a book holds a house of gold
/ɐ bˈʊk hˈoʊldz ɐ hˈaʊs ʌv ɡˈoʊld/
used to emphasize the great worth of books, indicating that they contain a vast amount of valuable knowledge and insights that can significantly improve a person's life
a book is like a garden carried in the pocket
/ɐ bˈʊk ɪz lˈaɪk ɐ ɡˈɑːɹdən kˈæɹɪd ɪnðə pˈɑːkɪt/
used to suggest that books can transport readers to new places, introduce them to new ideas and perspectives, and provide a sense of wonder and delight
a book, tight shut, is but a block of papers
/ɐ bˈʊk tˈaɪt ʃˈʌt ɪz bˌʌt ɐ blˈɑːk ʌv pˈeɪpɚz/
used to suggest that the true value of a book lies in the knowledge and ideas it contains, and that a book that is not read is essentially useless, no matter how impressive it may appear
a donkey that carries a lot of books is not necessarily learned
/ɐ dˈɑːŋki ðæt kˈæɹɪz ɐ lˈɑːt ʌv bˈʊks ɪz nˌɑːt nˌɛsɪsˈɛɹəli lˈɜːnd/
used to suggest that just because someone possesses or carries a large number of books does not automatically make them knowledgeable or educated
a great book is a great evil
/ɐ ɡɹˈeɪt bˈʊk ɪz ɐ ɡɹˈeɪt ˈiːvəl/
used to imply that a great book, although valuable in terms of knowledge, can also have negative consequences when its ideas are misused or promote harmful ideologies
a man is happy when he has books, but happier still when he does not need them
/ɐ mˈæn ɪz hˈæpi wɛn hiː hɐz bˈʊks bˌʌt hˈæpɪɚ stˈɪl wɛn hiː dʌznˌɑːt nˈiːd ðˌɛm/
used to imply that true happiness does not comes from owning books, but from internalizing and applying the lessons learned from books, allowing one to live without depending on them
after three days without reading, talk becomes flavorless
/ˈæftɚ θɹˈiː dˈeɪz wɪðˌaʊt ɹˈiːdɪŋ tˈɔːk bɪkˌʌmz flˈeɪvɚləs/
used to suggest that a lack of reading leads to a decrease in one's ability to engage in interesting and meaningful conversations
beware / be wary of a man of one book
/bɪwˈɛɹ biː wˈɛɹi əvə mˈæn ʌv wˈʌn bˈʊk/
used to suggests that one should be cautious of people who base their entire worldview or beliefs on a single source of information, as they may be closed-minded and resistant to new ideas or information
choose an author as you choose a friend
/tʃˈuːz ɐn ˈɔːθɚɹ æz juː tʃˈuːz ɐ fɹˈɛnd/
used to advise being selective in reading choices as books and authors, like friends, can have a significant impact on one's life and personal growth
every book must be chewed to get out its juice
/ˈɛvɹi bˈʊk mˈʌst biː tʃjˈuːd tə ɡɛt ˈaʊt ɪts dʒˈuːs/
used to suggest that in order to fully understand and benefit from a book, one must read it carefully and thoughtfully, and also take the time to reflect on its content
reading books removes sorrow from the heart
/ɹˈiːdɪŋ bˈʊks ɹɪmˈuːvz sˈɔːɹoʊ fɹʌmðə hˈɑːɹt/
used to highlight the therapeutic and uplifting effect of reading on one's emotions
there’s no (greater) thief like a bad book
/ðɛɹz nˈoʊ ɡɹˈeɪɾɚ θˈiːf lˈaɪk ɐ bˈæd bˈʊk/
used to suggest that a bad book has the potential to take away a person's values, morals, and time, and could potentially harm or damage them
unread / shelved books make hollow minds
/ʌnɹˈɛd ʃˈɛlvd bˈʊks mˌeɪk hˈɑːloʊ mˈaɪndz/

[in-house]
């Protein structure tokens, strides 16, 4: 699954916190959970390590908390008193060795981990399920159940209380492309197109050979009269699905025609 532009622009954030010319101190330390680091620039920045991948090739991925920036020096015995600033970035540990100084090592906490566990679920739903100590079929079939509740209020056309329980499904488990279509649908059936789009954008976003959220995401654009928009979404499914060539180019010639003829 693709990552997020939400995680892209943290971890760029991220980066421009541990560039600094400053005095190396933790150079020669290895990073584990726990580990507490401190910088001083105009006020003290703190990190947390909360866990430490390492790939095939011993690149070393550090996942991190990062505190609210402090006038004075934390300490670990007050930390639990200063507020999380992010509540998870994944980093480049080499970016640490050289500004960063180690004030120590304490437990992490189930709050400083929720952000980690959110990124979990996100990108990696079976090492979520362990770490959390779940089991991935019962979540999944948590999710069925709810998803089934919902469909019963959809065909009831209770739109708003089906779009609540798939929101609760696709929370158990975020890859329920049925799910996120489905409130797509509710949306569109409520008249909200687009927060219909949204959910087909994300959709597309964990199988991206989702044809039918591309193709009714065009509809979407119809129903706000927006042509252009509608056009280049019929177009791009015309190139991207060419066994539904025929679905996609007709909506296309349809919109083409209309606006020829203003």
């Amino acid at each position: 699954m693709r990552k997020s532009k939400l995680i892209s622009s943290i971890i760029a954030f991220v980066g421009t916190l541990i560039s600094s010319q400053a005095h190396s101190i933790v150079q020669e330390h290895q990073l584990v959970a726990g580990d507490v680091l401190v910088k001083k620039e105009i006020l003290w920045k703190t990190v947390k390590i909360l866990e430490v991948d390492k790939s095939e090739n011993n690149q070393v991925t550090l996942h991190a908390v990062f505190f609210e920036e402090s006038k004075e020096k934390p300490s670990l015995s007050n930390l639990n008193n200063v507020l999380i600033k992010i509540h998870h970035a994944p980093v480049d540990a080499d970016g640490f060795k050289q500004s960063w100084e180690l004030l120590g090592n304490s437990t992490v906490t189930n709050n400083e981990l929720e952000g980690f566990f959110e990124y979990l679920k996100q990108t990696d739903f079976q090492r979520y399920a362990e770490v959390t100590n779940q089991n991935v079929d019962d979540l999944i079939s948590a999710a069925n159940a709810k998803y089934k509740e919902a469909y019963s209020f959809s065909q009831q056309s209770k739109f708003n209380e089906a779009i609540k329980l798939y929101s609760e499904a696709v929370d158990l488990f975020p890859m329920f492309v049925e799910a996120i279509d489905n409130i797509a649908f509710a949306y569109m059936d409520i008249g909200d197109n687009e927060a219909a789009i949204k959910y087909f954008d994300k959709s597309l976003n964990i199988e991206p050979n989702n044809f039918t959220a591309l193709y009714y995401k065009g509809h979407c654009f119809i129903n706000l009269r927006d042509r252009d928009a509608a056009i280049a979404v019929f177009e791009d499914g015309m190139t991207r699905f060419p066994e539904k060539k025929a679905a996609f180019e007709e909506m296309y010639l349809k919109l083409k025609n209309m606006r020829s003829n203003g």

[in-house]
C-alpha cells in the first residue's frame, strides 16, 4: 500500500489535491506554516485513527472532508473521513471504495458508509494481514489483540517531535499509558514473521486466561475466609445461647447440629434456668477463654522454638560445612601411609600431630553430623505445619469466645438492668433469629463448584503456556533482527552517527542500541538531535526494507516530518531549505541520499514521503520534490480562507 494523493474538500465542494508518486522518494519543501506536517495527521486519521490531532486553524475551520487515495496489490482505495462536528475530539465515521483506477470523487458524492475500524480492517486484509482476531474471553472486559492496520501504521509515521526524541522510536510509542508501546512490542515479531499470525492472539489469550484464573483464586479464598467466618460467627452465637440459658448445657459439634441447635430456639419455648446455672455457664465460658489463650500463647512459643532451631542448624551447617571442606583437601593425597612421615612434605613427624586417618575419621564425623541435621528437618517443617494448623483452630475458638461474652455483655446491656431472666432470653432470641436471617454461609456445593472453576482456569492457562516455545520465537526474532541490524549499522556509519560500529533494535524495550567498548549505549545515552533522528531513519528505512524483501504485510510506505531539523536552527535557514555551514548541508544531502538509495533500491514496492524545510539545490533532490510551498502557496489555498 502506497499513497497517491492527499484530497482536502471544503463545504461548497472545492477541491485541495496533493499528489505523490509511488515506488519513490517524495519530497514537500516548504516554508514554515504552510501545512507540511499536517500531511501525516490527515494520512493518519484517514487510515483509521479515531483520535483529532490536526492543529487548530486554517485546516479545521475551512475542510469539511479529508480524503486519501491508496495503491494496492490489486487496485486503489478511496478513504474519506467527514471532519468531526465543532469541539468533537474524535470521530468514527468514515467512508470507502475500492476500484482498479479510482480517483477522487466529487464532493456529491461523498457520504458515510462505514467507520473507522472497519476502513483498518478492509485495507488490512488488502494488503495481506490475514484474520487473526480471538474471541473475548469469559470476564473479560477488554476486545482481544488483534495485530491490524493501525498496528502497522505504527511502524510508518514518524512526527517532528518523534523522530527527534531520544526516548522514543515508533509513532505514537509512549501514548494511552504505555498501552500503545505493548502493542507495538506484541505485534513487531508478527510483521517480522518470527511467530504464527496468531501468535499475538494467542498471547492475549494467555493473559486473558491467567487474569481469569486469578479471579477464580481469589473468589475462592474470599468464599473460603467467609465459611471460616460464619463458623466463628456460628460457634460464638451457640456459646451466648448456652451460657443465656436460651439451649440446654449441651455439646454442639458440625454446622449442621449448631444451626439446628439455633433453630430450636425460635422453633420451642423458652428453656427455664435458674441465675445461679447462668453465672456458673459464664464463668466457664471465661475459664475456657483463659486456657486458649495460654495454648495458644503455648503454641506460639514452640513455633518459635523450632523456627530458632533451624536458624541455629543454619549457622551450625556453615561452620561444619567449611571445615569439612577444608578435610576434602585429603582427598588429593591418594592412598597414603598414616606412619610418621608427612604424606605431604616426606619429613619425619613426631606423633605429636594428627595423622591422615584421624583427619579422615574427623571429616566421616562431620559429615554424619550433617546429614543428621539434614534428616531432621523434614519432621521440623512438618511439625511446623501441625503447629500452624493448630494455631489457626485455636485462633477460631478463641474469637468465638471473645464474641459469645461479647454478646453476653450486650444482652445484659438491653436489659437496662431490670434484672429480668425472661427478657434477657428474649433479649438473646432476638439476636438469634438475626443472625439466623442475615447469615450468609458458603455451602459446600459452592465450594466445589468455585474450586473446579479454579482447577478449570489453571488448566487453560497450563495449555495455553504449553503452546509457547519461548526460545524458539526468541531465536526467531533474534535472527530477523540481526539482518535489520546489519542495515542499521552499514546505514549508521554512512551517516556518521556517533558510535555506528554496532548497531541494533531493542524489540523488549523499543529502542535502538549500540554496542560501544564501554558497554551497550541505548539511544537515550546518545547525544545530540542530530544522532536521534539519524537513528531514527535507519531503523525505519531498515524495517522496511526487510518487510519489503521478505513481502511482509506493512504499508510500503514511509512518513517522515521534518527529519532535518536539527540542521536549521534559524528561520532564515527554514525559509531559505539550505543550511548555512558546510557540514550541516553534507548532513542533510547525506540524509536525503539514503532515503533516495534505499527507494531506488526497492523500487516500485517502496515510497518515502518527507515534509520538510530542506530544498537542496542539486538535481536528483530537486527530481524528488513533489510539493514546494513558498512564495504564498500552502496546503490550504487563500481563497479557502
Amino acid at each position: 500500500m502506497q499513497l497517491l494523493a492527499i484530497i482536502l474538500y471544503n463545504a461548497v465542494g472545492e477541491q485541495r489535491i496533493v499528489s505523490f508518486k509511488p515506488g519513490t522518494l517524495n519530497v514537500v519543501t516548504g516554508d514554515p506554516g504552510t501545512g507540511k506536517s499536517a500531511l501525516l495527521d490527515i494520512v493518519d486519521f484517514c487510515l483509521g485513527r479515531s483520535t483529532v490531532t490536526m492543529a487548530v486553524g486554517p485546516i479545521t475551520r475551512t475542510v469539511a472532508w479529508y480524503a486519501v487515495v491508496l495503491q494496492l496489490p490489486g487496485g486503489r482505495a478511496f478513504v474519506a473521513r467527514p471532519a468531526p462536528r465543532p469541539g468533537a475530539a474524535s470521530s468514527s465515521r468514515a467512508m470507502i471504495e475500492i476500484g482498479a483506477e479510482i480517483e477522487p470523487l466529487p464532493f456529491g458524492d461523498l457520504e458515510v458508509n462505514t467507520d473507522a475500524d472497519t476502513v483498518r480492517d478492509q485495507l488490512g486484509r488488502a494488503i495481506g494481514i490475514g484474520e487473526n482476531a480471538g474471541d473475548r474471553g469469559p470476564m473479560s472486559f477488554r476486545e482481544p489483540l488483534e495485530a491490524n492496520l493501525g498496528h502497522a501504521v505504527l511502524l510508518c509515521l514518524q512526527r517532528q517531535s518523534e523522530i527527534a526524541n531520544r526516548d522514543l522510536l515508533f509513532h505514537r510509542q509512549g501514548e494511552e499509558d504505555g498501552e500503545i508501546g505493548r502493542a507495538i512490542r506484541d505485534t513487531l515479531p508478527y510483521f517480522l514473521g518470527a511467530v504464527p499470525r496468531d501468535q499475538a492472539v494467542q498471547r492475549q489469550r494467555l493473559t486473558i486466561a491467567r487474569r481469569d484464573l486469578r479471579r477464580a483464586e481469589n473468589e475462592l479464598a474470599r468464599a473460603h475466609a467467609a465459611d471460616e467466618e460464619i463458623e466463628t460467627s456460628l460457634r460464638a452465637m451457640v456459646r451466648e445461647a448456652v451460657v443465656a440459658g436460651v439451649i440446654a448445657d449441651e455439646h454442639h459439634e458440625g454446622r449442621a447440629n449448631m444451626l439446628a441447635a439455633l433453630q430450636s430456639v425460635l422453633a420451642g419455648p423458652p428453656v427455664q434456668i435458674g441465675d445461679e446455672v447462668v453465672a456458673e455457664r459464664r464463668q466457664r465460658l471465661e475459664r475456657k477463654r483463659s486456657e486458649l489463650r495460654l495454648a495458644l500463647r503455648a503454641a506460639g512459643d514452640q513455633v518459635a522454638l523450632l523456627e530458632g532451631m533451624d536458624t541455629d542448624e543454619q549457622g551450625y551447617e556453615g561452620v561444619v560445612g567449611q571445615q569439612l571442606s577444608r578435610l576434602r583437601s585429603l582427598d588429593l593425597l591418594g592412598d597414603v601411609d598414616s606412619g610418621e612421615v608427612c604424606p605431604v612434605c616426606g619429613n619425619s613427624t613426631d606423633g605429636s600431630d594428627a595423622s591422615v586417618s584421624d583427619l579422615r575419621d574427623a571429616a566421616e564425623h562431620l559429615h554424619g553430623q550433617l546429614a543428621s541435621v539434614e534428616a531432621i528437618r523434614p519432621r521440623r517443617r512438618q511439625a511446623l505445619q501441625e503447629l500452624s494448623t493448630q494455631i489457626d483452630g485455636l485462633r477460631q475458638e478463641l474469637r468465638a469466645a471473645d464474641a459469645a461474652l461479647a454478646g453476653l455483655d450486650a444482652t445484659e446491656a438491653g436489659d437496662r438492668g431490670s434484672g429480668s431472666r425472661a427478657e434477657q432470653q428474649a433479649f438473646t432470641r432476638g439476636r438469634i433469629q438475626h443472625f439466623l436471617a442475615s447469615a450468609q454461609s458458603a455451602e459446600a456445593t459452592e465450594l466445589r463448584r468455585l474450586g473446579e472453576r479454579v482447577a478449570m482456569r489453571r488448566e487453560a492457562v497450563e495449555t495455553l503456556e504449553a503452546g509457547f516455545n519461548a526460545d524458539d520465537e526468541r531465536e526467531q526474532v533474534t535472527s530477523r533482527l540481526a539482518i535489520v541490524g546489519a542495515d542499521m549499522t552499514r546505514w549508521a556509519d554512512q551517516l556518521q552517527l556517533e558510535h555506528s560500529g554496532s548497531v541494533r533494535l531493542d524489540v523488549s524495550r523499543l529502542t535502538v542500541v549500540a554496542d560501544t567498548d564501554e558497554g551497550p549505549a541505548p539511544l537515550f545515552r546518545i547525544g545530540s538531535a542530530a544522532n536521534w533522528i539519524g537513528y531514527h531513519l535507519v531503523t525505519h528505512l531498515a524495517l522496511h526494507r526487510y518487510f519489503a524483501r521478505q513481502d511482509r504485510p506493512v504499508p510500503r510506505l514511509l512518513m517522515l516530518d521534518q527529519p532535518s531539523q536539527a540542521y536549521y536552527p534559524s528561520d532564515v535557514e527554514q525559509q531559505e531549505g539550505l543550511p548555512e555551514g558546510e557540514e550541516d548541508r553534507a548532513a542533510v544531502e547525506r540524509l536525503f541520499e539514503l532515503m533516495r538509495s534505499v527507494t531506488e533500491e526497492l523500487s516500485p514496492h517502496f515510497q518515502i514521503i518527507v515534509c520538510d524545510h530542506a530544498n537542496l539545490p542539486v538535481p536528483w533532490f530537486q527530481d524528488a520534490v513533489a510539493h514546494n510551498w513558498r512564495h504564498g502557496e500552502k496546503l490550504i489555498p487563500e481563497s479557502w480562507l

used to suggest that neglecting to read and acquire knowledge can lead to a lack of substance and depth in a person's mind
when you read a book for the first time, you get to know a friend, read it for a second time and you will / shall meet an old friend
/wˌɛn juː ɹˈiːd ɐ bˈʊk fɚðə fˈɜːst tˈaɪm juː ɡɛt tə nˈoʊ ɐ fɹˈɛnd ɹˈiːd ɪt fɚɹə sˈɛkənd tˈaɪm ænd juː wɪl ʃˌæl mˈiːt ɐn ˈoʊld fɹˈɛnd/
used to suggest that re-reading a book can reveal new insights and perspectives, and deepen one's understanding of the story and characters
books and friends should be few but good
/bˈʊks ænd fɹˈɛndz ʃˌʊd biː fjˈuː bˌʌt ɡˈʊd/
used to imply that having a small number of high-quality books and trustworthy friends is more valuable than having many casual or unreliable ones
a book is a good friend when / as it lays bare the errors of the past
/ɐ bˈʊk ɪz ɐ ɡˈʊd fɹˈɛnd wɛn æz ɪt lˈeɪz bˈɛɹ ðɪ ˈɛɹɚz ʌvðə pˈæst/
used to imply that books can be valuable companions when they reveal lessons learned from the past, allowing readers to gain knowledge and avoid making the same mistakes
teachers die, but (it's) books (that) live on
/tˈiːtʃɚz dˈaɪ bˌʌt ɪts bˈʊks ðæt lˈaɪv ˈɑːn/
used to imply that the knowledge and wisdom contained in books can have a lasting impact, even after the author or teacher has passed away
if your / one's books are not read, your / one's descendants will be ignorant
/ɪf jʊɹ ɔːɹ wˈʌnz bˈʊks ɑːɹ nˌɑːt ɹˈɛd jʊɹ ɔːɹ wˈʌnz dɪsˈɛndənts wɪl biː ˈɪɡnɚɹənt/
used to highlights the importance of passing down knowledge through reading and education to prevent future generations from being deprived of valuable information
a drop of ink may make a million think
/ɐ dɹˈɑːp ʌv ˈɪŋk mˈeɪ mˌeɪk ɐ mˈɪliən θˈɪŋk/
used to imply that a single piece of writing no matter how small, has the potential to inspire or influence a large number of people to think, reflect, or take action
it is better to be without a book than to believe a book entirely
/ɪt ɪz bˈɛɾɚ təbi wɪðˌaʊt ɐ bˈʊk ðɐn tə bɪlˈiːv ɐ bˈʊk ɛntˈaɪɚli/
used to imply that it is important to approach information critically and thoughtfully, rather than accepting everything in a book without questioning its accuracy
scholars talk books, butchers talk pigs
/skˈɑːlɚz tˈɔːk bˈʊks bˈʊtʃɚz tˈɔːk pˈɪɡz/
used to imply that individuals with different backgrounds, professions, interests, or experiences will have different areas of knowledge or expertise, and so, will talk about different things
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